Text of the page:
Lights, camera, journalism

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After nearly two years of the pandemic, the world is finally making an effort to return to normal. All eyes were on the Washington Hilton as journalists and media correspondents alike met Saturday, April 30 at the annual White House Correspondents dinner. Despite concerns that the large gathering would spark a COVID-19 outbreak, the dinner happened as scheduled; although, everyone invited was required to be vaccinated and take a same-day coronavirus test. 

The dinner, which began in 1921, honors distinguished print and broadcast journalists for their coverage of the White House and the president. Typically, the president and vice president are both in attendance; however, this year, Vice President Kamala Harris was unable to attend due to testing positive for the coronavirus.

Among the star-studded list that did attend was Hollywood’s current “it” couple: TV personality Kim Kardashian and comedian Pete Davidson. The couple made their red carpet debut accompanied by an entourage of security and even a personal photographer, sparking near-riots among excited fans. Their appearance symbolizes how interconnected popular culture and social media are with today’s world of journalism. 

Steve Portnoy, the president of the White House Correspondents Association (WHCA) kicked off the night with a small speech emphasizing the responsibility journalists have to society. “Our democracy depends on journalists shining light and truth upon darkness and lies, and bringing accountability to officials at every level of our government,” he stated.

The WHCA then proceeded to recognize 31 college undergraduates who are beginning their careers in journalism. These standout students demonstrated exemplary performances in their respective college publications and are leading the next generation of journalists. This link contains a full list of scholarship winners. 

Comedian and host Trevor Noah followed with a comedy sketch that had the crowd chuckling within seconds. Aside from its entertaining purpose, it served as an introduction for President Joe Biden who took the stage to share his own sentiments with the crowd — and to completely roast them. No one was safe from the president’s jokes as he quipped about everything and everyone from Fox News and their controversial viewpoints to his own low approval ratings.

Later that night came the awards ceremony which began with the presentation of the newly instated Dunnigan-Payne Prize, named in honor of Alice Dunnigan and Ethel Payne, the first African American women to become White House correspondents. Fittingly, the two late journalists were the first to receive the award, and it was accepted by their respective families.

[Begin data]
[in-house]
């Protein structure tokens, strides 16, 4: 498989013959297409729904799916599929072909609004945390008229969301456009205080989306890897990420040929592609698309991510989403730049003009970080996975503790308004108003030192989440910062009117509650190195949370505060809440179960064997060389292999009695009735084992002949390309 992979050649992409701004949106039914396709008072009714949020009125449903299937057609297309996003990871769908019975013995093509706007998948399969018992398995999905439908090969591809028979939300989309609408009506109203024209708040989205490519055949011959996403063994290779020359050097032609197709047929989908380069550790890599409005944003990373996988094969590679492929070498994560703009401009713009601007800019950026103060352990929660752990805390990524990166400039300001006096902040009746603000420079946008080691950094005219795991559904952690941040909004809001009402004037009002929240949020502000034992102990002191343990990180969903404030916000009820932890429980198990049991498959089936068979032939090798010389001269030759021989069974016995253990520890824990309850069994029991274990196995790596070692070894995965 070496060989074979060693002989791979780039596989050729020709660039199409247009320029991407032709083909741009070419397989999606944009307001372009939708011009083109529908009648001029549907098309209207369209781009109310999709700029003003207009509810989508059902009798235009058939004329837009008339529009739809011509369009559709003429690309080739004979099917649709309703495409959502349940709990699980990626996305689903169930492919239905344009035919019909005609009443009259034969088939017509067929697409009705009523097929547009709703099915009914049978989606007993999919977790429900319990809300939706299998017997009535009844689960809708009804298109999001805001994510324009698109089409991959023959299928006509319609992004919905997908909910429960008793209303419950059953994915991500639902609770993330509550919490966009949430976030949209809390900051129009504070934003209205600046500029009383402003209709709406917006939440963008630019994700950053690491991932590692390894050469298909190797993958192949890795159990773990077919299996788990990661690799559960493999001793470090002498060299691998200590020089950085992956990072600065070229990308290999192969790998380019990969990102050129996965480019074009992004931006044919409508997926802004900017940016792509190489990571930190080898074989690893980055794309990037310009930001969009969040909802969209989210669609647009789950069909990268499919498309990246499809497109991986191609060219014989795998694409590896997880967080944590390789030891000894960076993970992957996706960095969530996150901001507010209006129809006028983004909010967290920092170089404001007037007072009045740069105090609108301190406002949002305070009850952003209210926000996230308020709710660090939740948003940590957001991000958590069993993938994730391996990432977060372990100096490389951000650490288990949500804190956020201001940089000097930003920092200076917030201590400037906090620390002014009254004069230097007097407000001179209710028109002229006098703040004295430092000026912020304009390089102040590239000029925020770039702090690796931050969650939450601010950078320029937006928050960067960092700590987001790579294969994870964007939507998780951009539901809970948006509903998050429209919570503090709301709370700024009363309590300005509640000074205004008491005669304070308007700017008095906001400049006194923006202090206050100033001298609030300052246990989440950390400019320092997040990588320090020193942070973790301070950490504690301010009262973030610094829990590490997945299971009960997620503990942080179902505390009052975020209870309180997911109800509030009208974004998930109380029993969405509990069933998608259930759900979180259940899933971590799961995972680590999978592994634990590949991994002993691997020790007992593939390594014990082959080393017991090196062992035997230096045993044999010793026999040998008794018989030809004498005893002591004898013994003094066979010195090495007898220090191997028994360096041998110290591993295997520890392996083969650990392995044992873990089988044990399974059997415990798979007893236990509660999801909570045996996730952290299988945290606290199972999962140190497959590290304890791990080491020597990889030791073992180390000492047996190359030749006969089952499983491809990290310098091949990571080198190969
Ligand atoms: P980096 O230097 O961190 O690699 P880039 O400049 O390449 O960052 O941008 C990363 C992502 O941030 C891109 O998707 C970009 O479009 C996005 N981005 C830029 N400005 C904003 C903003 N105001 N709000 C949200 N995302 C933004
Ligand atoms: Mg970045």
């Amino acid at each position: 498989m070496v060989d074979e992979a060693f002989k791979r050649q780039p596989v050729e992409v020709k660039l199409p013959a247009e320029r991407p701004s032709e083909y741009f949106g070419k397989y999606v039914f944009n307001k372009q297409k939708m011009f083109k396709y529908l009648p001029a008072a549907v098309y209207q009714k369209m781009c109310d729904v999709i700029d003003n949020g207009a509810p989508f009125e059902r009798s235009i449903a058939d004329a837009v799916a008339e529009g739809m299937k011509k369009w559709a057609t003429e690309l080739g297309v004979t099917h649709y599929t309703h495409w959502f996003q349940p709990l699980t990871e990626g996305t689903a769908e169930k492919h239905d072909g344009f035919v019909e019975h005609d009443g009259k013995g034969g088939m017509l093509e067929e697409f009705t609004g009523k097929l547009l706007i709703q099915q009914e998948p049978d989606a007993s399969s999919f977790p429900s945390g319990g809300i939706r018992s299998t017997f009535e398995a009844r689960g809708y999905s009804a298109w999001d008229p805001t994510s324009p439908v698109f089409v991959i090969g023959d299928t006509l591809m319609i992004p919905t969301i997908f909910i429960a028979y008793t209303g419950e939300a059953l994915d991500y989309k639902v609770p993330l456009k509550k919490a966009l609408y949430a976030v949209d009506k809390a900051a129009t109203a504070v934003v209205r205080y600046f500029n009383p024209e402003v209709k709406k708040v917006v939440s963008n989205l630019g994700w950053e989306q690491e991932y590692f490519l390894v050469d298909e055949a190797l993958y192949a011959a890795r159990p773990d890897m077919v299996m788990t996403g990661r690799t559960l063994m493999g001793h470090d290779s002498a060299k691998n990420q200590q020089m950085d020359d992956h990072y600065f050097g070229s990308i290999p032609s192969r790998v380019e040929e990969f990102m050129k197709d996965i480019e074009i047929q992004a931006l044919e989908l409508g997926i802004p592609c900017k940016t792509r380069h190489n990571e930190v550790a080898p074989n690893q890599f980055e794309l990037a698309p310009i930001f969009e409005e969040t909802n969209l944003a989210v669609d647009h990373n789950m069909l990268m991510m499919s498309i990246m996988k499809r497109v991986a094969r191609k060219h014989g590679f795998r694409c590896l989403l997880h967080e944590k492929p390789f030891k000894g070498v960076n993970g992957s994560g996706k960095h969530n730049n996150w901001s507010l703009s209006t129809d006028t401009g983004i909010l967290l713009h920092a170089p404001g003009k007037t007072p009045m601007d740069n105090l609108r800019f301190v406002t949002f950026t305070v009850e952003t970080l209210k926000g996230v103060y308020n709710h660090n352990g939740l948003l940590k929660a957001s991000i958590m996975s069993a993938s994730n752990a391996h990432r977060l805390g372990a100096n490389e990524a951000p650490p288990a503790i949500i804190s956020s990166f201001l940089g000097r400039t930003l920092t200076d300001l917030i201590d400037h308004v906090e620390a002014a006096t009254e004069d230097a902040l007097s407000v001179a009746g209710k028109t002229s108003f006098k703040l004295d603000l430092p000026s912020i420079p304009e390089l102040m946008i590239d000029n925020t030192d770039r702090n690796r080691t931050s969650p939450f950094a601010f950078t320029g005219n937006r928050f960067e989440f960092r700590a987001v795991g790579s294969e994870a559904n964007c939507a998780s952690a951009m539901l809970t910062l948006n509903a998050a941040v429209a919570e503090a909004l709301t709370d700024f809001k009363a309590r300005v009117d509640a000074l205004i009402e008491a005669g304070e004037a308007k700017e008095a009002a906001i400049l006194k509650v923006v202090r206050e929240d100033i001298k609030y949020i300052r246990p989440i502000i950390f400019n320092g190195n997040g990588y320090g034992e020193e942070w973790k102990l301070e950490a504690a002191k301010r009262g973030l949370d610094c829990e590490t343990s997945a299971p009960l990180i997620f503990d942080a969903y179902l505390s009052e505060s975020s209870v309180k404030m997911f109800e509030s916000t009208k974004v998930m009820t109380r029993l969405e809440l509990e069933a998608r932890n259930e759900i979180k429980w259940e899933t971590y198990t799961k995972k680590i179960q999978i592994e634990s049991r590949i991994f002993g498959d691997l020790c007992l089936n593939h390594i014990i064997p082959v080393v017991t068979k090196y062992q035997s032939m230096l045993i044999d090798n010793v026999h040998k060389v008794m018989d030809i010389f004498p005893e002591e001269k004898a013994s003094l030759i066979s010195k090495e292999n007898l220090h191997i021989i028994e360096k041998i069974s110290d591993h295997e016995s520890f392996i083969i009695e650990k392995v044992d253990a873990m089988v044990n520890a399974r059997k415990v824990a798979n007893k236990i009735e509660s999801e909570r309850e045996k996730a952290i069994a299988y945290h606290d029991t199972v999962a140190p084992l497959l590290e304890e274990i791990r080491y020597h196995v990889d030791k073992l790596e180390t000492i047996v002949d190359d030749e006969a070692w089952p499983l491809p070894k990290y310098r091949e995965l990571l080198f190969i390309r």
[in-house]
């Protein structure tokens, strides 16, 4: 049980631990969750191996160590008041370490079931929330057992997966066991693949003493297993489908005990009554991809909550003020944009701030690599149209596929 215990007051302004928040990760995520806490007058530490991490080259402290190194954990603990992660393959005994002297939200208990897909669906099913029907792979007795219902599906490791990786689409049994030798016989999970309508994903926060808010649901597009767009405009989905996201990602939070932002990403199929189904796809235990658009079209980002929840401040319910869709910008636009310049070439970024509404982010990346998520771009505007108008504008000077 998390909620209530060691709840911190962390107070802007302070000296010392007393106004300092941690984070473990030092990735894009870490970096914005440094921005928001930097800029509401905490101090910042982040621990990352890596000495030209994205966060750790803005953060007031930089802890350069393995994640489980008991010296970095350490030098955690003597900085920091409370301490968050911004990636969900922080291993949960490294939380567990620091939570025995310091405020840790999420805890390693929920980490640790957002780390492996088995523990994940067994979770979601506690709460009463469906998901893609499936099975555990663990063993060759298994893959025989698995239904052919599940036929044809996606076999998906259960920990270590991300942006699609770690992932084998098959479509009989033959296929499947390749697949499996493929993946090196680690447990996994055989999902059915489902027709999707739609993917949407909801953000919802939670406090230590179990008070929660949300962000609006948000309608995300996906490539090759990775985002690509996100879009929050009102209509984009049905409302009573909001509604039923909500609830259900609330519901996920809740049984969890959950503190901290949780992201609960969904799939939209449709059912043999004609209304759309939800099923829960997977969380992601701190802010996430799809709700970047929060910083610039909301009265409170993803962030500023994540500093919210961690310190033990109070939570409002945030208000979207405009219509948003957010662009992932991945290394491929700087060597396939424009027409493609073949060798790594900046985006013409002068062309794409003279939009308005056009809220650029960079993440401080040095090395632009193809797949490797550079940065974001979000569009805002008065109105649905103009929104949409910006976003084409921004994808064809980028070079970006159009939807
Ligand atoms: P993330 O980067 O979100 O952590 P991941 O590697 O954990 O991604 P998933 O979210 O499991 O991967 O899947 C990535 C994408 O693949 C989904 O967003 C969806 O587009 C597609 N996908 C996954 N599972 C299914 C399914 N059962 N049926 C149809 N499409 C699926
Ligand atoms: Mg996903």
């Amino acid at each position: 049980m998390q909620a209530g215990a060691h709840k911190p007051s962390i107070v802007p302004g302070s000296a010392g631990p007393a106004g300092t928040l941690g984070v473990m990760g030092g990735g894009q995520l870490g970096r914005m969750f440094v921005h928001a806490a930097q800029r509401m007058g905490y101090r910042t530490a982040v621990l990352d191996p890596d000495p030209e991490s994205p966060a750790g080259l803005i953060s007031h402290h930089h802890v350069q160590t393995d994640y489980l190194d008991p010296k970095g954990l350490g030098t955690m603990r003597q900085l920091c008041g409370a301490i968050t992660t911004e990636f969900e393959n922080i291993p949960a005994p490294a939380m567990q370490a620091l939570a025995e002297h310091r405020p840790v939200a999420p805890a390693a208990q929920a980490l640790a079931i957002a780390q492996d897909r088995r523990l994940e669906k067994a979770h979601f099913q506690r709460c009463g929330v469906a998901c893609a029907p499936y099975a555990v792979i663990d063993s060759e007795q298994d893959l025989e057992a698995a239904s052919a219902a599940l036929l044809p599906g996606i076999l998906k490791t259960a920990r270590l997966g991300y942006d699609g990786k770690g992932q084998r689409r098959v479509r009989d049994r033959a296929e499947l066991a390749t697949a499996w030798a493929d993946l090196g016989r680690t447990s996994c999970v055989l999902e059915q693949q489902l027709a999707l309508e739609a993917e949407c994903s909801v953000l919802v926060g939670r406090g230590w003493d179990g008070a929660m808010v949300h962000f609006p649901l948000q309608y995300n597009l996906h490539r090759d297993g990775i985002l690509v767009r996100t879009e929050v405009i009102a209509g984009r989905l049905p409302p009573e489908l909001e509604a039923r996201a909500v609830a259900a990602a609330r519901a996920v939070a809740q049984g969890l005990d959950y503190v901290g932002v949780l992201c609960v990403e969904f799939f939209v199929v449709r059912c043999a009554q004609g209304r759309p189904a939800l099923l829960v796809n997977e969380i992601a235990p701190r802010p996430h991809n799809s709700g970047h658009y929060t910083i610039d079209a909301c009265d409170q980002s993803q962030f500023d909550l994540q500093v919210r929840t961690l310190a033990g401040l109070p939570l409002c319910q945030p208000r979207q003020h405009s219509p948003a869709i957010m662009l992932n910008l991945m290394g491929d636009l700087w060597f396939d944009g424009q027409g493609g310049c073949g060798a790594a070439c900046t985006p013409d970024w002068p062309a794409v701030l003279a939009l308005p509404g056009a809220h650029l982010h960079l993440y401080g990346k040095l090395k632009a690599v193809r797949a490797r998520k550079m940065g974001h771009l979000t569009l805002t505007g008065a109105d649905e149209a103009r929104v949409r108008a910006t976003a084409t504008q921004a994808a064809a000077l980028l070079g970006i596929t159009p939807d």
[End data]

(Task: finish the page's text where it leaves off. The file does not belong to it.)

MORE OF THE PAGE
This was followed by the introduction of Debra Tice, the mother of freelance journalist Austin Tice who was kidnapped by Syrian forces nine years ago; this tribute served as a reminder to all watching of the true courage journalists display on a daily basis. Throughout the night, various speakers, comedians and even President Biden himself commended this bravery and applauded the journalists covering the current Ukrainian crisis. “We’re out here. We’re just enjoying a party… and people are dying reporting on Ukraine. We have to remember that, at the end of the day, we’re here to defend the First Amendment…We’re the first responders for this [crisis]” stated American television personality Desus Nice. 

Intrinsically, journalism is about people – educating, influencing and impacting them. Whether it be through television or print, journalists provide citizens with the information they need to come to their own conclusions and opinions about society. And, in a time of uncertainty and political unrest, the correspondents dinner reminded us how much we really depend on them.

President Gerald R. Ford, the 38th president of the United States, shakes hands with White House correspondent Helen Thomas at the 61st annual White House Correspondents Dinner. (Photo/Picryl)

Irene is a sophomore at American Heritage who is entering her first year as a staff member for the Patriot Post. She loves reading (practically anything she can manage to get her hands on), watching movies, volunteering and listening to music. Her passion for writing started early at the age of 8 and she has been involved in both creative writing and journalism since then. Other than being in newspaper she is involved in a lot of different clubs at Heritage such as Best Buddies, Key Club, HOSA, UNICEF, Amnesty International and more.

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